DENVER - A golden needle in a haystack of a city, the University of Denver's campus holds a secret 200 feet above the ground.
Williams Tower, the 215-foot landmark of the campus, is home to a unique instrument many have heard, but few have heard of.
Carol Jickling-Lens is the keeper of this tradition.
"I think people envision that I'm up here yanking on ropes, or something like that," said Carol Jickling-Lens, an adjunct-faculty member at the university.
The secret is revealed after you climb 95 spiral steps to the top of the tower.
A small circular room awaits, with a formidable instrument inside. Made of wood and metal, the machine resembles a piano but with wooden handles instead of keys, and wires stretched to the ceiling.
"When people ask me what I do, and I say, 'I play the carillon,' and they say, 'The what?' I'll say, 'You know that beautiful gold tower at DU along I-25?'" Jickling-Lens said, "Everybody knows this tower. They don't all know there are bells inside, and that there's someone at the top of the tower that plays those bells."
Bells that come alive with Jickling-Lens' fists and feet, pounding the 'batons,' which serve as keys to play the 65 bells atop the roof of the tower.
It's called a carillon, pronounced CARE-uh-lon.
"The bells don't move, the clappers do, so one person can play the entire instrument," Jickling-Lens said.
The largest of its bells weighs 65 tons. The clapper for that bell is a whopping 150 pounds.
The art of the carillon began in the Netherlands in Belgium to signal time. Soon, musical tunes were added before the hour's strikes to warn townspeople to pay attention to the number of strikes.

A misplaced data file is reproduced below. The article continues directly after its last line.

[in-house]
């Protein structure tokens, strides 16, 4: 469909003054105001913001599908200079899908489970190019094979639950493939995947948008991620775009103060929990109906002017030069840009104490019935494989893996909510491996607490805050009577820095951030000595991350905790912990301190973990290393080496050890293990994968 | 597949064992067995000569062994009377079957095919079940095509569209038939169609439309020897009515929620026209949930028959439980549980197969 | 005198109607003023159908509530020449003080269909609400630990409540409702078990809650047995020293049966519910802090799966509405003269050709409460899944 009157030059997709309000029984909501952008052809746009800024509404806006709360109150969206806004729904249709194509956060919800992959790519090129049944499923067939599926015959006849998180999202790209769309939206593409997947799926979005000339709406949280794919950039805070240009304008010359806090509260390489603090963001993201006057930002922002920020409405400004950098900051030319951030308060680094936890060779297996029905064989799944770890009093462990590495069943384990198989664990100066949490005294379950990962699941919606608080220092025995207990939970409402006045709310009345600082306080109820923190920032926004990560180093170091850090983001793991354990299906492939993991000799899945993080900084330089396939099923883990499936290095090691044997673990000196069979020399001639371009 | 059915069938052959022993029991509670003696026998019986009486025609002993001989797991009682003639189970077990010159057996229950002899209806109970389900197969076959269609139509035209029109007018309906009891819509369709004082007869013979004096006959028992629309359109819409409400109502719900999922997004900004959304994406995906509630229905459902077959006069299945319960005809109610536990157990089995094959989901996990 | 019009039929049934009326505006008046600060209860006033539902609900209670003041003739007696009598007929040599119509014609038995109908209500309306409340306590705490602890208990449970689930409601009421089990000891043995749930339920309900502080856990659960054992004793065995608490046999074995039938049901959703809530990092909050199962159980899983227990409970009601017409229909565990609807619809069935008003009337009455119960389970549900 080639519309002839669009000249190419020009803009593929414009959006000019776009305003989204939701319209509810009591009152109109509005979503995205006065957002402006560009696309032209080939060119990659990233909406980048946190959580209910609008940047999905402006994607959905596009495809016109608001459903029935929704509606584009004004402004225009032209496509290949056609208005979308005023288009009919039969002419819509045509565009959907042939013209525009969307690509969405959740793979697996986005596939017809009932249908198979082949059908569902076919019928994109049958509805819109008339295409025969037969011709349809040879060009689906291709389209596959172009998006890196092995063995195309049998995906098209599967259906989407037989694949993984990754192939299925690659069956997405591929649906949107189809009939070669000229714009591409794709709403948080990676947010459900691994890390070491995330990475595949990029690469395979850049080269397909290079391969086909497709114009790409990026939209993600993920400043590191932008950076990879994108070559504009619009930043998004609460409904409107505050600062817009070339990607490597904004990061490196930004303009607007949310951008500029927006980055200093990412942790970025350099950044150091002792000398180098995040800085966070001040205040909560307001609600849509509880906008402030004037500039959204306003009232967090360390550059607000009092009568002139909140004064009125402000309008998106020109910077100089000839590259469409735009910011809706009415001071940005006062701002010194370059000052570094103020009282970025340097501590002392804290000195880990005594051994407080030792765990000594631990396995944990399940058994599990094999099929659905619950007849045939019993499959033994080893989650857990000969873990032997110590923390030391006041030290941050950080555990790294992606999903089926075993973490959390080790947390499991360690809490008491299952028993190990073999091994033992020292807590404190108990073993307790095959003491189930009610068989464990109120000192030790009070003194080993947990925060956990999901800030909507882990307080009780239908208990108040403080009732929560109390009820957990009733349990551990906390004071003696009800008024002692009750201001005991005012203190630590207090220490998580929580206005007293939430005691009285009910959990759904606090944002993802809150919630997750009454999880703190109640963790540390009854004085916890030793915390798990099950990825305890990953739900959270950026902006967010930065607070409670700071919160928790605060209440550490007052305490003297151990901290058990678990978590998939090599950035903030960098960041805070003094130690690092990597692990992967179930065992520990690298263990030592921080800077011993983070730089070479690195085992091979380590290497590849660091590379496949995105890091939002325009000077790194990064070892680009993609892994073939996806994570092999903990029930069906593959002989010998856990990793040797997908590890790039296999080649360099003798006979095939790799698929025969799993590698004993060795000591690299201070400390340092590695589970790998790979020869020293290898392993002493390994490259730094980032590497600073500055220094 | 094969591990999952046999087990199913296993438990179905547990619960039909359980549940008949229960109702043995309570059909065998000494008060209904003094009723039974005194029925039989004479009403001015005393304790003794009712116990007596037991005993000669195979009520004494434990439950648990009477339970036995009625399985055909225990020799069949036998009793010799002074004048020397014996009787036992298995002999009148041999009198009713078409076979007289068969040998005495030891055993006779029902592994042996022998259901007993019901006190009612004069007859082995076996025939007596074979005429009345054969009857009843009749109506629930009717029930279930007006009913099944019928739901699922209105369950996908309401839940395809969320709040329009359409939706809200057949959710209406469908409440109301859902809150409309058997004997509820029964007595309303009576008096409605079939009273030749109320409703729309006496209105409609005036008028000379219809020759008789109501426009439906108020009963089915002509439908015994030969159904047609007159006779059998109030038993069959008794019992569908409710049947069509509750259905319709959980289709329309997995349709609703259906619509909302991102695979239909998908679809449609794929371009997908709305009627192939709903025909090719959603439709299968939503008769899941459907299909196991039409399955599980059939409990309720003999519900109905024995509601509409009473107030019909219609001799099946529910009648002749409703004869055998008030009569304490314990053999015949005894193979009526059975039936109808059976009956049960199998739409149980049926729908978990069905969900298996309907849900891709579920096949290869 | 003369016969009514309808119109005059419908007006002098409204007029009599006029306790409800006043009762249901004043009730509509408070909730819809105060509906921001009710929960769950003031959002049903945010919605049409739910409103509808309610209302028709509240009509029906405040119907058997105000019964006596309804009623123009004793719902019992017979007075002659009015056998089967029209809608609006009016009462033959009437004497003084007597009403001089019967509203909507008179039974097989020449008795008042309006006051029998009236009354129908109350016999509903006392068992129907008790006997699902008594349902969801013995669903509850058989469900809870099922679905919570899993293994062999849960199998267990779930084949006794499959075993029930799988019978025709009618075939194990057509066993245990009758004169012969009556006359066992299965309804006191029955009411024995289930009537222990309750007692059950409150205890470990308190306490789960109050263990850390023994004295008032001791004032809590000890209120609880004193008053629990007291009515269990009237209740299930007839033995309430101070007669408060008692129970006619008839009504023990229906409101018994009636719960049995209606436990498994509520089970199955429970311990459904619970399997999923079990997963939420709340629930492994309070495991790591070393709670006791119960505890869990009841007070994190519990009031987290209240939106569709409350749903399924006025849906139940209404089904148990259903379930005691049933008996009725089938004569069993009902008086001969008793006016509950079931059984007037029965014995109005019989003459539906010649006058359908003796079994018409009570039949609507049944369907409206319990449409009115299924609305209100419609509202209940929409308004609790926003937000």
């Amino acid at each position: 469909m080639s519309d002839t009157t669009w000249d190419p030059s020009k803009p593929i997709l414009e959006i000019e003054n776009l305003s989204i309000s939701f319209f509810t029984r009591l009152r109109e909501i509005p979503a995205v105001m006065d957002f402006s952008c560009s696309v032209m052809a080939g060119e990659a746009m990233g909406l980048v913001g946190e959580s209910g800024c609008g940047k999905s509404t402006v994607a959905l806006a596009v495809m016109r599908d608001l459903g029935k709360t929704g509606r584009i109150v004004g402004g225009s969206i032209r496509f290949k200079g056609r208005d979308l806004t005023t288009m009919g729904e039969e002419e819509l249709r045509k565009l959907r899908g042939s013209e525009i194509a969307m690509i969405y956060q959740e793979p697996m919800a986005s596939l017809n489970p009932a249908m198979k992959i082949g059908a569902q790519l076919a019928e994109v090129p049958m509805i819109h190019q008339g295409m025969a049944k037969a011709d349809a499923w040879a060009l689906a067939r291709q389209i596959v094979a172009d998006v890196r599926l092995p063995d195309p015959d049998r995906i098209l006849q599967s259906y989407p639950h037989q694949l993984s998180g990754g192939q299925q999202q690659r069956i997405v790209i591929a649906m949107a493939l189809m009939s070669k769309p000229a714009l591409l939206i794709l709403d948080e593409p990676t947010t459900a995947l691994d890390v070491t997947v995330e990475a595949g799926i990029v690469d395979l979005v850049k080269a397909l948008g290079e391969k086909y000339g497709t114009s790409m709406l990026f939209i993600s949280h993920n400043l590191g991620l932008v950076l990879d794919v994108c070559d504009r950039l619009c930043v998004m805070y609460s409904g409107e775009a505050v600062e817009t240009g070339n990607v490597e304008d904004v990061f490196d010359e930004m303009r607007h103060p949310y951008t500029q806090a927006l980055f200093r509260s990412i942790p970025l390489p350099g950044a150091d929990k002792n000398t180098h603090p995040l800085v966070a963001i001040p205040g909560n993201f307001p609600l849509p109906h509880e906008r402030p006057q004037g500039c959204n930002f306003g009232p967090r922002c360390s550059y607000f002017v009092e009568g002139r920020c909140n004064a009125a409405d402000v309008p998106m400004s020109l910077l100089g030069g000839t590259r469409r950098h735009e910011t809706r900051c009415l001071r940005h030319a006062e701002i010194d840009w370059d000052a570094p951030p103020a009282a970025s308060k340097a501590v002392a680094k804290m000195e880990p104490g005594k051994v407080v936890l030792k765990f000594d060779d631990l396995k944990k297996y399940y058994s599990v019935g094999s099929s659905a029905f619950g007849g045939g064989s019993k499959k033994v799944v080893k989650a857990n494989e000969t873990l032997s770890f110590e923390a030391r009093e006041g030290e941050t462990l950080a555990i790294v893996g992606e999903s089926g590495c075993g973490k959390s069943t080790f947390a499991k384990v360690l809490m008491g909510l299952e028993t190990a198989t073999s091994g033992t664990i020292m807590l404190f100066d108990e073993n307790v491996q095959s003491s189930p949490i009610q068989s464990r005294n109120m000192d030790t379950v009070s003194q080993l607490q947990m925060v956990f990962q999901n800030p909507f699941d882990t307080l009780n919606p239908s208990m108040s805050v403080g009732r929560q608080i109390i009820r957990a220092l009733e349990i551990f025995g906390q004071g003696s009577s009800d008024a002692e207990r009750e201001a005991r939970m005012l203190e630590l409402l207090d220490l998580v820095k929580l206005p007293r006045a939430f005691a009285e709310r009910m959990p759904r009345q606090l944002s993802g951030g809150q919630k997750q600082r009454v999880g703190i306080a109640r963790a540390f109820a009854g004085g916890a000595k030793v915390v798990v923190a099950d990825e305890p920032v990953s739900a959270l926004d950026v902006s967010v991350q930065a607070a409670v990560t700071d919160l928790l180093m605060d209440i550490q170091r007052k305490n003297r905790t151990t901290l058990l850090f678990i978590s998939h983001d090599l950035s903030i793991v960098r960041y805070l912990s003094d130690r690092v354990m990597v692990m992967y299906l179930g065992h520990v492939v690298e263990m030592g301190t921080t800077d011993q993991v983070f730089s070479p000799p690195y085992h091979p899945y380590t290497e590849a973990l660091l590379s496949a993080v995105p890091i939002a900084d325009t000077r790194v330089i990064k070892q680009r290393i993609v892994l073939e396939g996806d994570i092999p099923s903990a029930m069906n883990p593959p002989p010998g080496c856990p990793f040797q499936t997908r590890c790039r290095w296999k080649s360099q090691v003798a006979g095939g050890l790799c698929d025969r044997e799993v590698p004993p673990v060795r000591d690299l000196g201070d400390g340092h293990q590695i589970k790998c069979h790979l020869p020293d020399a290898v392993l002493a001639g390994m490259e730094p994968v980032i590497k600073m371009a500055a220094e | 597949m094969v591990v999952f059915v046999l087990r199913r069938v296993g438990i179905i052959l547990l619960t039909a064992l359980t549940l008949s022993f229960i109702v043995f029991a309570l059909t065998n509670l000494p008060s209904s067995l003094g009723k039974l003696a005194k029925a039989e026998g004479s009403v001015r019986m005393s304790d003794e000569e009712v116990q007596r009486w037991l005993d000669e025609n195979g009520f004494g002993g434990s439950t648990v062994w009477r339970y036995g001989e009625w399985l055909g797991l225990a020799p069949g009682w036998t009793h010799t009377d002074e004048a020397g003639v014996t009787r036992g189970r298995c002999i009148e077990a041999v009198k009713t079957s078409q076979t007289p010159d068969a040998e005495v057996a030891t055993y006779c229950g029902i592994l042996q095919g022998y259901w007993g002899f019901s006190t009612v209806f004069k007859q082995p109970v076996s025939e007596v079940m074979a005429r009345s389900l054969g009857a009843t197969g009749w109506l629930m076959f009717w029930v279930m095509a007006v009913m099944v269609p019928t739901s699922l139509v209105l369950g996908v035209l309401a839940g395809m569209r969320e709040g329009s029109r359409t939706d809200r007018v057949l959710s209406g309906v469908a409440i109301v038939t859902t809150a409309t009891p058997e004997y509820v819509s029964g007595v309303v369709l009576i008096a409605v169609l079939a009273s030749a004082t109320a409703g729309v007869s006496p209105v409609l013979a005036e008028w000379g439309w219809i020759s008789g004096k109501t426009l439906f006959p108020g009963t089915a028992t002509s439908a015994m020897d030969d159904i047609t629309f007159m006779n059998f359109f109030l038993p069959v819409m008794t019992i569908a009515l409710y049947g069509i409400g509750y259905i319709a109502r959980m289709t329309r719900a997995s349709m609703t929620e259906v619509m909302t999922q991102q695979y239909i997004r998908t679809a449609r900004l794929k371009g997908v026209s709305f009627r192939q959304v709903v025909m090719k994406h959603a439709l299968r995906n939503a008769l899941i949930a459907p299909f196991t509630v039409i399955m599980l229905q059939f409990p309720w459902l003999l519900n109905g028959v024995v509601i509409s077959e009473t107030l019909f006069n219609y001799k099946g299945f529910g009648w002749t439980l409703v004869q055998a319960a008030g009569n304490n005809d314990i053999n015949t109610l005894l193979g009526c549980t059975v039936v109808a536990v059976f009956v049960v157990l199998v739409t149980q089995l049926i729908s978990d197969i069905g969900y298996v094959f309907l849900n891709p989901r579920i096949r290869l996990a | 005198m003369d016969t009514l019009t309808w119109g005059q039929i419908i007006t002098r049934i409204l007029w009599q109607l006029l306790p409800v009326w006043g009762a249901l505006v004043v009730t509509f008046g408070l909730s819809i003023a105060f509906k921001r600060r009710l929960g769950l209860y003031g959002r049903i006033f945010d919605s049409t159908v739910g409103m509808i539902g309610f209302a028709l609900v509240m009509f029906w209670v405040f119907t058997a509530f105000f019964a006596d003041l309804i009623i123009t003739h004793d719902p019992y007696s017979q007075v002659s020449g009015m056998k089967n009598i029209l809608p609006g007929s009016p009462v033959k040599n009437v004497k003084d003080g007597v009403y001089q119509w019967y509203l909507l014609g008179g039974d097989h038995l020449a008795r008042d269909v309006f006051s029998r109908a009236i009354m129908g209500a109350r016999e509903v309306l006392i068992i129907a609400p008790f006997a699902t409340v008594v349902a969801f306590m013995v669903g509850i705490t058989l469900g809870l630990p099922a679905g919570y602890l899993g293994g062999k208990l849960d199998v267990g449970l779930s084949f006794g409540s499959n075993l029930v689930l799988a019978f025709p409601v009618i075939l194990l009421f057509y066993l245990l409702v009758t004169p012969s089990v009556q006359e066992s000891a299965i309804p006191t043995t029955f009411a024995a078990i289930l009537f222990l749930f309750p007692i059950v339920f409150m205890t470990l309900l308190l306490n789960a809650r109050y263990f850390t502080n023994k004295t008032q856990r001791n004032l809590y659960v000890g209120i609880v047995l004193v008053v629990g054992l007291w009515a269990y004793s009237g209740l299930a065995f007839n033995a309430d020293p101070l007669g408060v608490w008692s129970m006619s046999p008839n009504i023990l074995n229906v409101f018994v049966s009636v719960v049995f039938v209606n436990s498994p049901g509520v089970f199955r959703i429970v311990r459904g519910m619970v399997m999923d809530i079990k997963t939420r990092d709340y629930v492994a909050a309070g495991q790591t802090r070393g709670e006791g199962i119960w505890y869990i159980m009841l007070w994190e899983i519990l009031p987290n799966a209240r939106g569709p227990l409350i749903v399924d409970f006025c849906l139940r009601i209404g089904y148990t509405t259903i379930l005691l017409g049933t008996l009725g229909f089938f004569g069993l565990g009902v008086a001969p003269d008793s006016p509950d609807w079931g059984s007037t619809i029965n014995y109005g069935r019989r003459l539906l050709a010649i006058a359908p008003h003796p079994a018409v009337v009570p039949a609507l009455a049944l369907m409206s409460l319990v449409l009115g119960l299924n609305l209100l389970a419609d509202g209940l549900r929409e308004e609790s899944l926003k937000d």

The University of Denver's grand carillon is one of just 180 in North America. It was specifically designed for the Williams Tower in 1999.
Jickling-Lens helped design the tower, but moved out of the country for several years while it was being constructed. When she and her husband decided to return to Colorado, the carillonneur position happened to be open, and she applied.
"The carillon community is a fairly small one. We all know each other," she said.
Jickling-Lens has been playing since she was a little girl, when she says she became "bewitched" by the bells of the carillon at her family's church.
Each note that rings from high atop the Williams Tower is truly a part of her.
"If you hear a song from here, it's either me or one of my students," Jickling-Lens said.
Each summer, the University of Denver's Lamont School of Music puts on a Carillon Summer Concert Series. The next one is Sunday, Aug. 3 at 7 p.m., and the final concert of the season is Sunday, Aug. 17 at 7 p.m.
For concert information visit DU's Calendar of Events.
Lens loves to take tours to the top of the bell-tower.
To request a tour, or to learn more about Jickling-Lens, visit her biography on DU's website.
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